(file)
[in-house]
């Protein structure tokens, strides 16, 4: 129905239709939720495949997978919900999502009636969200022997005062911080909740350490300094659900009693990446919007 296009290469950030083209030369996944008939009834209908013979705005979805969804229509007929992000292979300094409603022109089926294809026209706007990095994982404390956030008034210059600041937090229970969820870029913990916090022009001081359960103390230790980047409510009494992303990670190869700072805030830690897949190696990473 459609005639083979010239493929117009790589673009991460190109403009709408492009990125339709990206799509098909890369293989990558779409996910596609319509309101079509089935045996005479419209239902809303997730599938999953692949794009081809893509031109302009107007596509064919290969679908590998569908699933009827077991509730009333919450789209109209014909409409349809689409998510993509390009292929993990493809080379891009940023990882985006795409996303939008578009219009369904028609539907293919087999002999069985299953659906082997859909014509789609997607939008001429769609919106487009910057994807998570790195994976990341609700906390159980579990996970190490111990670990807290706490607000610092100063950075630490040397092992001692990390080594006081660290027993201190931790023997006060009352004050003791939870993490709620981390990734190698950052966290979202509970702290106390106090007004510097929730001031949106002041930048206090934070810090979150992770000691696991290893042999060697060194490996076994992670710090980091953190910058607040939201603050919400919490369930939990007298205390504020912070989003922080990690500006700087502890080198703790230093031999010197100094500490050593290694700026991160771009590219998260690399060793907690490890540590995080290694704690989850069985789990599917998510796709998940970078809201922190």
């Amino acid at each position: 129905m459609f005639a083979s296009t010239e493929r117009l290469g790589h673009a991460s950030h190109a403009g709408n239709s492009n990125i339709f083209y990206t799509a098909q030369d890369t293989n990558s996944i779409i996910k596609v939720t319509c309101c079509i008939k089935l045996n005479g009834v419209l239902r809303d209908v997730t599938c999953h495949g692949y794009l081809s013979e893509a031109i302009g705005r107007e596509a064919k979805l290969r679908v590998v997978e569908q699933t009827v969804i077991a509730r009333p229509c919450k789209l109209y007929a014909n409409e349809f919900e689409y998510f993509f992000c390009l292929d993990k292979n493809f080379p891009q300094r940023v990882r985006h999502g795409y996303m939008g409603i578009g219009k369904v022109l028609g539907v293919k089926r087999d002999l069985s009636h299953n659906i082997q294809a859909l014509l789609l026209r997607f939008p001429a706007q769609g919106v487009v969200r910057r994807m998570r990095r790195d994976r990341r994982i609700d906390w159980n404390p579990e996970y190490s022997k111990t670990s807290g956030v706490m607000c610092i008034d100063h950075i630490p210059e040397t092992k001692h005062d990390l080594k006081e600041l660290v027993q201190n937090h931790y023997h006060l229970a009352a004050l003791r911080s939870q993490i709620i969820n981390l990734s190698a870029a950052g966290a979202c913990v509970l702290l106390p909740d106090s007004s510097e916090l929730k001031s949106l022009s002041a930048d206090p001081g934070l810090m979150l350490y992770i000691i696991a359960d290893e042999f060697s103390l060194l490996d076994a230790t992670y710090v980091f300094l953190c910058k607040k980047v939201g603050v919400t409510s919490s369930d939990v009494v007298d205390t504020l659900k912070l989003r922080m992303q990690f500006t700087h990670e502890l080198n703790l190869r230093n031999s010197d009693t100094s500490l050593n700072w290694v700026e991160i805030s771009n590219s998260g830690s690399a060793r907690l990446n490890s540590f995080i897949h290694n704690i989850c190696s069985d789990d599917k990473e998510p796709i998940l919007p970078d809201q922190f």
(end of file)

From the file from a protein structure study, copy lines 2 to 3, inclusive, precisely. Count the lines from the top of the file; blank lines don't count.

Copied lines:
């Protein structure tokens, strides 16, 4: 129905239709939720495949997978919900999502009636969200022997005062911080909740350490300094659900009693990446919007 296009290469950030083209030369996944008939009834209908013979705005979805969804229509007929992000292979300094409603022109089926294809026209706007990095994982404390956030008034210059600041937090229970969820870029913990916090022009001081359960103390230790980047409510009494992303990670190869700072805030830690897949190696990473 459609005639083979010239493929117009790589673009991460190109403009709408492009990125339709990206799509098909890369293989990558779409996910596609319509309101079509089935045996005479419209239902809303997730599938999953692949794009081809893509031109302009107007596509064919290969679908590998569908699933009827077991509730009333919450789209109209014909409409349809689409998510993509390009292929993990493809080379891009940023990882985006795409996303939008578009219009369904028609539907293919087999002999069985299953659906082997859909014509789609997607939008001429769609919106487009910057994807998570790195994976990341609700906390159980579990996970190490111990670990807290706490607000610092100063950075630490040397092992001692990390080594006081660290027993201190931790023997006060009352004050003791939870993490709620981390990734190698950052966290979202509970702290106390106090007004510097929730001031949106002041930048206090934070810090979150992770000691696991290893042999060697060194490996076994992670710090980091953190910058607040939201603050919400919490369930939990007298205390504020912070989003922080990690500006700087502890080198703790230093031999010197100094500490050593290694700026991160771009590219998260690399060793907690490890540590995080290694704690989850069985789990599917998510796709998940970078809201922190």
């Amino acid at each position: 129905m459609f005639a083979s296009t010239e493929r117009l290469g790589h673009a991460s950030h190109a403009g709408n239709s492009n990125i339709f083209y990206t799509a098909q030369d890369t293989n990558s996944i779409i996910k596609v939720t319509c309101c079509i008939k089935l045996n005479g009834v419209l239902r809303d209908v997730t599938c999953h495949g692949y794009l081809s013979e893509a031109i302009g705005r107007e596509a064919k979805l290969r679908v590998v997978e569908q699933t009827v969804i077991a509730r009333p229509c919450k789209l109209y007929a014909n409409e349809f919900e689409y998510f993509f992000c390009l292929d993990k292979n493809f080379p891009q300094r940023v990882r985006h999502g795409y996303m939008g409603i578009g219009k369904v022109l028609g539907v293919k089926r087999d002999l069985s009636h299953n659906i082997q294809a859909l014509l789609l026209r997607f939008p001429a706007q769609g919106v487009v969200r910057r994807m998570r990095r790195d994976r990341r994982i609700d906390w159980n404390p579990e996970y190490s022997k111990t670990s807290g956030v706490m607000c610092i008034d100063h950075i630490p210059e040397t092992k001692h005062d990390l080594k006081e600041l660290v027993q201190n937090h931790y023997h006060l229970a009352a004050l003791r911080s939870q993490i709620i969820n981390l990734s190698a870029a950052g966290a979202c913990v509970l702290l106390p909740d106090s007004s510097e916090l929730k001031s949106l022009s002041a930048d206090p001081g934070l810090m979150l350490y992770i000691i696991a359960d290893e042999f060697s103390l060194l490996d076994a230790t992670y710090v980091f300094l953190c910058k607040k980047v939201g603050v919400t409510s919490s369930d939990v009494v007298d205390t504020l659900k912070l989003r922080m992303q990690f500006t700087h990670e502890l080198n703790l190869r230093n031999s010197d009693t100094s500490l050593n700072w290694v700026e991160i805030s771009n590219s998260g830690s690399a060793r907690l990446n490890s540590f995080i897949h290694n704690i989850c190696s069985d789990d599917k990473e998510p796709i998940l919007p970078d809201q922190f």